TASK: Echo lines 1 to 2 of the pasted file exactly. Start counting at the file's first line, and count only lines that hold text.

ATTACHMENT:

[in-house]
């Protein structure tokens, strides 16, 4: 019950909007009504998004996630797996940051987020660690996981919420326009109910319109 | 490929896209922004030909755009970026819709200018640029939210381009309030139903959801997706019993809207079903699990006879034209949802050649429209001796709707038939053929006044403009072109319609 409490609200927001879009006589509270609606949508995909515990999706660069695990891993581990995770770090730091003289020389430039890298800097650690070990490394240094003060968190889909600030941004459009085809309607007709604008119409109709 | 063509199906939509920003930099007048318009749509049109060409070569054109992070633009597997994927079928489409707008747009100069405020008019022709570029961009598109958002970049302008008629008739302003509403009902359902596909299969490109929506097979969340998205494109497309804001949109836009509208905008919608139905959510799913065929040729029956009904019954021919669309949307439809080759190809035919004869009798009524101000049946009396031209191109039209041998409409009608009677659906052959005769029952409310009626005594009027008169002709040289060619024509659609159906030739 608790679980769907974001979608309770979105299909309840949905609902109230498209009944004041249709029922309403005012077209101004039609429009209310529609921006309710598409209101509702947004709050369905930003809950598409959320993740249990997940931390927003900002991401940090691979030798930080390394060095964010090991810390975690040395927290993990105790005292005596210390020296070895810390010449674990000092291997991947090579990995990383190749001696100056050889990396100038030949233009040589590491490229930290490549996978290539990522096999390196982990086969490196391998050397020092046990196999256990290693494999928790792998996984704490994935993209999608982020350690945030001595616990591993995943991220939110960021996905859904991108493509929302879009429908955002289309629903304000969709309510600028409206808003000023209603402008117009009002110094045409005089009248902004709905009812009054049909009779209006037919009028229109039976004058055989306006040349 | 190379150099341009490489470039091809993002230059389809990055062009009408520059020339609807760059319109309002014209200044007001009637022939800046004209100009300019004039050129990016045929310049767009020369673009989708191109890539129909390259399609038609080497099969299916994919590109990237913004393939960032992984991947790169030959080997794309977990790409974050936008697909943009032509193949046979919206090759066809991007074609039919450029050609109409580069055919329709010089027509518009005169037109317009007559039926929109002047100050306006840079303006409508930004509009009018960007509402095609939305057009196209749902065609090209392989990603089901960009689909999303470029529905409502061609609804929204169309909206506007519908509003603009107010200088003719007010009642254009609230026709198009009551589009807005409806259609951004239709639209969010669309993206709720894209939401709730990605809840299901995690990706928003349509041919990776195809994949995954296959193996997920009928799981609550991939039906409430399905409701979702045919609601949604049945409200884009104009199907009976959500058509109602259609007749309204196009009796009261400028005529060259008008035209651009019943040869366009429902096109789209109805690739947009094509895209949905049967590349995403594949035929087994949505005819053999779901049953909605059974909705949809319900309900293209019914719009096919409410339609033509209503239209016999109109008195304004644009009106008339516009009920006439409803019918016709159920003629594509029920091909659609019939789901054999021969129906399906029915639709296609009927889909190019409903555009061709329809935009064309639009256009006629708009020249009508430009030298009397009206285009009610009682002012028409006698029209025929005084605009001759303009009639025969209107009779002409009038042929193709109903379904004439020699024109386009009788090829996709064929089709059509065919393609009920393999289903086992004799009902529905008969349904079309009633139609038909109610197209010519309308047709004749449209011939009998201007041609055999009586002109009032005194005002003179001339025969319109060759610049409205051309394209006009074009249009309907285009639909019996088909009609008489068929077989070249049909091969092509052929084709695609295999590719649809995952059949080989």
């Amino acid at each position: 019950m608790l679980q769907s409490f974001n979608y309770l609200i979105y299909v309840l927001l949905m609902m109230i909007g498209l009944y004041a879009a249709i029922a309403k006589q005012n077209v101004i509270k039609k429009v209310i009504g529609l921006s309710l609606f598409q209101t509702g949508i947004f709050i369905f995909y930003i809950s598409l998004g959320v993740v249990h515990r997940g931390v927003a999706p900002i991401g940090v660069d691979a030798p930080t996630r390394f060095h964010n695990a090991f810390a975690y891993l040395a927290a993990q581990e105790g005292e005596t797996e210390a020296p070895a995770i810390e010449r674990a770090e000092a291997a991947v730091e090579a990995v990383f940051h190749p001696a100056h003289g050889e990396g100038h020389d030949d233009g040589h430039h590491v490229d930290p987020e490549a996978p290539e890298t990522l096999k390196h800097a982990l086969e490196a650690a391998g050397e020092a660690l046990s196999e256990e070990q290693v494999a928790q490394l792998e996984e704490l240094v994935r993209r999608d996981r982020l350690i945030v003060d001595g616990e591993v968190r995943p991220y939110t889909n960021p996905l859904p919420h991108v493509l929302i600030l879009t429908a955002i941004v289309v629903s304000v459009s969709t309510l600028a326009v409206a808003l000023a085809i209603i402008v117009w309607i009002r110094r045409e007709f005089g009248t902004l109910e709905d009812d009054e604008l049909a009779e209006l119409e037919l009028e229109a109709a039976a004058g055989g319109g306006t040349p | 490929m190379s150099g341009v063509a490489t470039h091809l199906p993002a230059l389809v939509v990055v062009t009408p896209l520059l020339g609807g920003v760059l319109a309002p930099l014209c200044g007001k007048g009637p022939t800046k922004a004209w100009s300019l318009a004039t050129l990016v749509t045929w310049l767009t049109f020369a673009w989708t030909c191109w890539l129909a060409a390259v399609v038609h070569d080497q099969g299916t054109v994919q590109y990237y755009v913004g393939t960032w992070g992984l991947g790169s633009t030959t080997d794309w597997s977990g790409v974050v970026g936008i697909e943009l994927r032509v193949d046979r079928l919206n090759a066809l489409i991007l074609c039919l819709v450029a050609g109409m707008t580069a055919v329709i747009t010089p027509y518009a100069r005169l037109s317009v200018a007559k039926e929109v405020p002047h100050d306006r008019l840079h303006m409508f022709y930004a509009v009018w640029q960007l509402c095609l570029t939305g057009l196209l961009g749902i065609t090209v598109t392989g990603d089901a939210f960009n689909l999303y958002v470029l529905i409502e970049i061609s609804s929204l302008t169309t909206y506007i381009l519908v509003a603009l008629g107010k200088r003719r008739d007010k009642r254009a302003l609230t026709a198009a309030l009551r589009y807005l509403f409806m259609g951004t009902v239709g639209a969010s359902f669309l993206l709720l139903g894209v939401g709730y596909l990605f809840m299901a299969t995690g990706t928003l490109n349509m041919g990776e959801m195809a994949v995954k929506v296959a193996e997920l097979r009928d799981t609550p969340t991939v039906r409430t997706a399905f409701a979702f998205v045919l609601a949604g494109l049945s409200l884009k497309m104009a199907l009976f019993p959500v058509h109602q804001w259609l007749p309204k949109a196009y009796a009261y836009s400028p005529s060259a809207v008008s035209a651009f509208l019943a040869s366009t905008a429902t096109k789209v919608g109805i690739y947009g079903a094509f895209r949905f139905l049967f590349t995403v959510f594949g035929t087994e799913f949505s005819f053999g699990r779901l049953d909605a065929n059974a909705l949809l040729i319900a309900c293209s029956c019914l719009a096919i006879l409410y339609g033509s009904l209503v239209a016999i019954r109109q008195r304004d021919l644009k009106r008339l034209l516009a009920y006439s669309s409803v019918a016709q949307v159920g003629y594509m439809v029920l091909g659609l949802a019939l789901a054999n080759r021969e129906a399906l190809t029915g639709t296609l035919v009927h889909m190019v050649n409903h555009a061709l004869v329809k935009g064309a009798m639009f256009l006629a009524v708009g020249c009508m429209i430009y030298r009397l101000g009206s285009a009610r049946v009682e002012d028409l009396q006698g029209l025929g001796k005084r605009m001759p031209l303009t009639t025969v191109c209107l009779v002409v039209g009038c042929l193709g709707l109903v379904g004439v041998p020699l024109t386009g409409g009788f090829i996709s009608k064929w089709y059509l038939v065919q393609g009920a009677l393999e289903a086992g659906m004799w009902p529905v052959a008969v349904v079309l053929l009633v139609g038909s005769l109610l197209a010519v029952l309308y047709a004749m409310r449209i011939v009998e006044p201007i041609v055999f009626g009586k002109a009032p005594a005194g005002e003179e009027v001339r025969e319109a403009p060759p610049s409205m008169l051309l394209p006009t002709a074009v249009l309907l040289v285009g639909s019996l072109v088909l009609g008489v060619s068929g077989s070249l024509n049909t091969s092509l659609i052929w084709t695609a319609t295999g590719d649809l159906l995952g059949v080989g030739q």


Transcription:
[in-house]
């Protein structure tokens, strides 16, 4: 019950909007009504998004996630797996940051987020660690996981919420326009109910319109 | 490929896209922004030909755009970026819709200018640029939210381009309030139903959801997706019993809207079903699990006879034209949802050649429209001796709707038939053929006044403009072109319609 409490609200927001879009006589509270609606949508995909515990999706660069695990891993581990995770770090730091003289020389430039890298800097650690070990490394240094003060968190889909600030941004459009085809309607007709604008119409109709 | 063509199906939509920003930099007048318009749509049109060409070569054109992070633009597997994927079928489409707008747009100069405020008019022709570029961009598109958002970049302008008629008739302003509403009902359902596909299969490109929506097979969340998205494109497309804001949109836009509208905008919608139905959510799913065929040729029956009904019954021919669309949307439809080759190809035919004869009798009524101000049946009396031209191109039209041998409409009608009677659906052959005769029952409310009626005594009027008169002709040289060619024509659609159906030739 608790679980769907974001979608309770979105299909309840949905609902109230498209009944004041249709029922309403005012077209101004039609429009209310529609921006309710598409209101509702947004709050369905930003809950598409959320993740249990997940931390927003900002991401940090691979030798930080390394060095964010090991810390975690040395927290993990105790005292005596210390020296070895810390010449674990000092291997991947090579990995990383190749001696100056050889990396100038030949233009040589590491490229930290490549996978290539990522096999390196982990086969490196391998050397020092046990196999256990290693494999928790792998996984704490994935993209999608982020350690945030001595616990591993995943991220939110960021996905859904991108493509929302879009429908955002289309629903304000969709309510600028409206808003000023209603402008117009009002110094045409005089009248902004709905009812009054049909009779209006037919009028229109039976004058055989306006040349 | 190379150099341009490489470039091809993002230059389809990055062009009408520059020339609807760059319109309002014209200044007001009637022939800046004209100009300019004039050129990016045929310049767009020369673009989708191109890539129909390259399609038609080497099969299916994919590109990237913004393939960032992984991947790169030959080997794309977990790409974050936008697909943009032509193949046979919206090759066809991007074609039919450029050609109409580069055919329709010089027509518009005169037109317009007559039926929109002047100050306006840079303006409508930004509009009018960007509402095609939305057009196209749902065609090209392989990603089901960009689909999303470029529905409502061609609804929204169309909206506007519908509003603009107010200088003719007010009642254009609230026709198009009551589009807005409806259609951004239709639209969010669309993206709720894209939401709730990605809840299901995690990706928003349509041919990776195809994949995954296959193996997920009928799981609550991939039906409430399905409701979702045919609601949604049945409200884009104009199907009976959500058509109602259609007749309204196009009796009261400028005529060259008008035209651009019943040869366009429902096109789209109805690739947009094509895209949905049967590349995403594949035929087994949505005819053999779901049953909605059974909705949809319900309900293209019914719009096919409410339609033509209503239209016999109109008195304004644009009106008339516009009920006439409803019918016709159920003629594509029920091909659609019939789901054999021969129906399906029915639709296609009927889909190019409903555009061709329809935009064309639009256009006629708009020249009508430009030298009397009206285009009610009682002012028409006698029209025929005084605009001759303009009639025969209107009779002409009038042929193709109903379904004439020699024109386009009788090829996709064929089709059509065919393609009920393999289903086992004799009902529905008969349904079309009633139609038909109610197209010519309308047709004749449209011939009998201007041609055999009586002109009032005194005002003179001339025969319109060759610049409205051309394209006009074009249009309907285009639909019996088909009609008489068929077989070249049909091969092509052929084709695609295999590719649809995952059949080989």